Pure Water for Generations – an interview with Pascal Roesler
Last summer Pascal Roesler, a former businessman from Munich who is now director of the non-profit group “Pure Water for Generations’, paddled almost the whole length of the Danube until its estuary in the Black Sea. His journey of 2,467 km and 63 days on the water was for a good cause – to raise both money and awareness for our most precious of resources: water. We caught up with him recently to see how things have changed for him in the last twelve months and what he has been up to recently.
Danube Watch: What progress do you think has been made since the start of your epic journey one year ago?
When I completed my journey on the stand-up paddle board from Munich to the Black Sea on July 20, 2017, I was simply thinking about one stroke of the paddle at a time. I wanted to feel the river, meet the people of the Danube and just live for the moment. I wanted to completely absorb myself in the process of a journey along this amazing river.
Along the way I became even more aware of the importance of our water and how the cycle of water and the cycle of life are actually one and the same. I wanted everyone to share my experiences. Luckily, I was accompanied by a camera team on 20 of the 63 days and we therefore decided to make a film of the journey. I am very grateful for that and on February 8, 2018, the film's premiere, entitled 2467km - A Journey to the Black Sea, took place in Munich in front of 370 guests. People keep telling me just how awesome they find the movie and this gives me a great deal of positive energy.
Some schools became aware of my project and in July 2018 we had water days at two schools in Bavaria - one on the Tegernsee and the other on the Danube - with a total of 250 young people. First we showed the film and then we went to the water and paddled together on stand-up paddle boards. Many more such water days are planned for schools in Germany in 2019.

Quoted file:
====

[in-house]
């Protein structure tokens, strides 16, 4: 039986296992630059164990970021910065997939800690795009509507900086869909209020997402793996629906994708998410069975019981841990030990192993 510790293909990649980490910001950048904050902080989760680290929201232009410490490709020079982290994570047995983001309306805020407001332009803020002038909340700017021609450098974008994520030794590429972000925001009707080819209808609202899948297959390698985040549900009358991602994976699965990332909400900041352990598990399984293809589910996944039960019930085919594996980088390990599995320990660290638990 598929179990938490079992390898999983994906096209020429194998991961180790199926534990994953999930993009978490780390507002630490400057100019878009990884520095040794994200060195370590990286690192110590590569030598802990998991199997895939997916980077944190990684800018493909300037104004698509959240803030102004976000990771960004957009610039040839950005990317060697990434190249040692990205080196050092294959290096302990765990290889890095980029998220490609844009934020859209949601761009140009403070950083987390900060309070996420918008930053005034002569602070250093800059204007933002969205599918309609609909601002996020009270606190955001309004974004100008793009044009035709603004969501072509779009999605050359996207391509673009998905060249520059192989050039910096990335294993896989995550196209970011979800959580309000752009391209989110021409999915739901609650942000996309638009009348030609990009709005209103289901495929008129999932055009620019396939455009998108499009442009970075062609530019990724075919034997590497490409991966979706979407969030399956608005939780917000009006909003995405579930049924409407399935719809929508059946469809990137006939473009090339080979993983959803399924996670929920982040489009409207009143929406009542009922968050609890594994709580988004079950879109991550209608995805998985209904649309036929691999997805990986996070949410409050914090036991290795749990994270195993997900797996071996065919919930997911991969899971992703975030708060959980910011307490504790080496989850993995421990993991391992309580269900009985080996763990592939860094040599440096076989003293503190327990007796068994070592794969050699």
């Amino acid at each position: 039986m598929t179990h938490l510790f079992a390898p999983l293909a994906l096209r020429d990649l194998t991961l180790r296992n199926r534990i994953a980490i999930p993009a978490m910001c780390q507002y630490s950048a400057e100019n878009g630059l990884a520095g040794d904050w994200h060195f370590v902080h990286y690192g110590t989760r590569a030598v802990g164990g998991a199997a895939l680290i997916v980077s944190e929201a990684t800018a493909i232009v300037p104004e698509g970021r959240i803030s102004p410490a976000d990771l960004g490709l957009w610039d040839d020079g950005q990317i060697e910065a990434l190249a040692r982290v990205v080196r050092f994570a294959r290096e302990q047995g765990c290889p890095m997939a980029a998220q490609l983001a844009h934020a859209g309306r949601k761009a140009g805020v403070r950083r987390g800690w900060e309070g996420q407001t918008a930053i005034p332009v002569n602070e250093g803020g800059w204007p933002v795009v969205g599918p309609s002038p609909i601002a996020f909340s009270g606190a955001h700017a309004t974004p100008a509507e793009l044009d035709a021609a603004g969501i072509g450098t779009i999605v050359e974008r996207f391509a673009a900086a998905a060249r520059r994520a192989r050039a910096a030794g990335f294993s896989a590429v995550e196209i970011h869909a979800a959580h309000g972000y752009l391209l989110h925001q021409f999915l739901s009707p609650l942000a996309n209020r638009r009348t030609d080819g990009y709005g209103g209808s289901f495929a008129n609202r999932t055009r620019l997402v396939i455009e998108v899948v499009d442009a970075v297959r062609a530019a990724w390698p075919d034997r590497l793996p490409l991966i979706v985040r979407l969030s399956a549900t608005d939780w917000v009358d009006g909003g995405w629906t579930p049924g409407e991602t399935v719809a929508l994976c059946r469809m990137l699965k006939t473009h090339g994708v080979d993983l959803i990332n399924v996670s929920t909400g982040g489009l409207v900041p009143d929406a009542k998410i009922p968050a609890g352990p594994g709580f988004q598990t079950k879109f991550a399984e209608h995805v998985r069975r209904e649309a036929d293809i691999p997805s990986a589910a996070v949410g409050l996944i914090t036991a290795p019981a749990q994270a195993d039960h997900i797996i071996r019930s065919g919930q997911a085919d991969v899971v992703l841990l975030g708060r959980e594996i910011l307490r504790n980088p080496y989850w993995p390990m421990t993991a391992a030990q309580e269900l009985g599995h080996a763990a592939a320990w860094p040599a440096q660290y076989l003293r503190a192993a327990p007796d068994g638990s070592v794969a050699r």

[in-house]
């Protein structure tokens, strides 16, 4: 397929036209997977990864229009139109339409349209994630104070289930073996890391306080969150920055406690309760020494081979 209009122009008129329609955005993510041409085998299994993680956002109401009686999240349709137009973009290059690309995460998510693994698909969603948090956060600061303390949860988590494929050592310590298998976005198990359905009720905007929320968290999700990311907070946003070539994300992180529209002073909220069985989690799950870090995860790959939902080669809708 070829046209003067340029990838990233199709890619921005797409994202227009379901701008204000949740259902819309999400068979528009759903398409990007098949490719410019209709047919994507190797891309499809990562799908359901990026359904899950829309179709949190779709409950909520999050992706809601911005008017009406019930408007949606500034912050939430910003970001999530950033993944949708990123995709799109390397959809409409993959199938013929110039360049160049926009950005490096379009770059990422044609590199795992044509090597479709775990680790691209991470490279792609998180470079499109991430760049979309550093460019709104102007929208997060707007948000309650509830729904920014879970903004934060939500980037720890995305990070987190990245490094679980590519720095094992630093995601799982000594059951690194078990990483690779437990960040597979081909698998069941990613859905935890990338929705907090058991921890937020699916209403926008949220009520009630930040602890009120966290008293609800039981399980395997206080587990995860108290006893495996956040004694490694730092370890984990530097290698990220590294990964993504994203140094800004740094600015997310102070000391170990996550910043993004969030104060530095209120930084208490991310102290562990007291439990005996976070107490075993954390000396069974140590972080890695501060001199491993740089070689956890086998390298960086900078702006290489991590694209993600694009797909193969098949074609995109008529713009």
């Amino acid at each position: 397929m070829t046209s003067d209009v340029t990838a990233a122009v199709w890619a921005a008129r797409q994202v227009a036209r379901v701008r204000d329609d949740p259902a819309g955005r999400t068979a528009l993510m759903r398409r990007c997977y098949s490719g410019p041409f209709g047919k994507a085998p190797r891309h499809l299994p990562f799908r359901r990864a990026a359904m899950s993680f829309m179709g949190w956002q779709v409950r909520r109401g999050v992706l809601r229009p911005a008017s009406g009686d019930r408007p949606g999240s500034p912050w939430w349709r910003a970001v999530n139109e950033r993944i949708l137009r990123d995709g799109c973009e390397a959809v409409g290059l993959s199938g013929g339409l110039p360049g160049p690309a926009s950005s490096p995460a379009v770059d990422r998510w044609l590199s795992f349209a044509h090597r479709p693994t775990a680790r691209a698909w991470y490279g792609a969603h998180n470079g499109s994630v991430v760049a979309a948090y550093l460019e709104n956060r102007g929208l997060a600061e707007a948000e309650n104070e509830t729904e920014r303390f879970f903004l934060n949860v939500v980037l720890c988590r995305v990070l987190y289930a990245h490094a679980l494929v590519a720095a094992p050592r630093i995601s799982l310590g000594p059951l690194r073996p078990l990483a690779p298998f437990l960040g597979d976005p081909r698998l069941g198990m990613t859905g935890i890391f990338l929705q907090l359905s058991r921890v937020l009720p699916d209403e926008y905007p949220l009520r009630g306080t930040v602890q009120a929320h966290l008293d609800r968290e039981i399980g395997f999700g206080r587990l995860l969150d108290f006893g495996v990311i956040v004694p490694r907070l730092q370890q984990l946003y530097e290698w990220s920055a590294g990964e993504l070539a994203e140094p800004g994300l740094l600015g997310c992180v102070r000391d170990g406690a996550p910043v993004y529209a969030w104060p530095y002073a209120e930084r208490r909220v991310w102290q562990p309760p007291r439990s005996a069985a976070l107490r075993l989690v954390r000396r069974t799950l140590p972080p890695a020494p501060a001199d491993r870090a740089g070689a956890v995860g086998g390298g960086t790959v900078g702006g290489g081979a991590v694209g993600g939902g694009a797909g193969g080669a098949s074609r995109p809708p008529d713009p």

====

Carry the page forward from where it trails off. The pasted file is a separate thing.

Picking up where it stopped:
Another great project was born out of the inspiration of the film. A Friend of mine André Wacke, who is also an avid stand-up paddler, was inspired by the film and organised a beach-cleaning event at his home on the River Loisach with stand-up paddle boards. 15 stand-up paddlers cleared plastic from a 5 kilometer stretch of the river, collecting 13 large rubbish sacks full of plastic and other waste. The local press and Bavarian television even reported it and over 50,000 people saw the article online. Who would have thought this possible a year ago?
Last but not least, the idea for a tour of the River Salzach came about as a result of the film tour. The Salzach begins its jouney at an altitude of 2,300 meters in the Kitzbuehl Alps in Tirol and flows for 225 kilometers before flowing into the River Inn, which in turn then flows through Passau and into the Danube. We started the Salzach tour this month on September 2 and ended on September 9, 2018, accompanied by 35 fellow stand-up paddlers.
Danube Watch: As soon as you became familiar with the work of the ICPDR, you immediately offered to cooperate with us. What do you find inspiring about our work?
What inspired me from my very first meeting with the ICPDR at the UN in Vienna on July 31, 2017 was your enthusiasm and respect for the Danube across all national borders. I felt the importance of seeing things from a broader perspective. The Danube is a perfect example of this as it makes its way through ten countries, and shares a basin with 14 countries paying absolutely no heed to borders. To observe this philosophy in your daily work is something very special and shows how important it is to consider the overall picture: in other words, the 2,857 river kilometres from Donaueschingen in the Black Forest to Sulina on the Black Sea.
Danube Watch: What are your aims and plans for the future? For example, what do you hoped to have achieved in twenty five years time from now?
During my 63 days on the Danube, I had a great deal of time to think about things. I have a vision, more of a dream: I want to help to make the Danube water drinkable within 25 years. By drinkable I mean that it’s possible to take a few sips of water from the Danube without it being harmful to your health. This may be a very utopian vision, but one I still allow myself to dream.
In the end, it is up to all of us to find a way of becoming more aware of our daily actions, to consume less and live a life in harmony with nature. My experience in my working life has clearly shown me that having a wide-ranging vision is the most important thing if change is to happen. I don’t yet know yet what the road ahead will bring.
Only one thing is certain: if we conduct ourselves in the same way as the Danube: living in harmony with the flow and the currents, then I am sure that we are on the right track.
I would like to share a personal afterthought with Danube Watch readers. After my voyage, my mother told me that my grandfather had made a river trip on the Danube in 1969 with the city council of Dillingen (Bavaria on the Danube where I grew up).
The journey was filmed and shown in Dillingen in the same year. After a long search, we have now found the film reels and in the next few weeks I will watch the movie with my family and friends. My grandfather's journey almost 50 years after my own journey. Panta rhei!*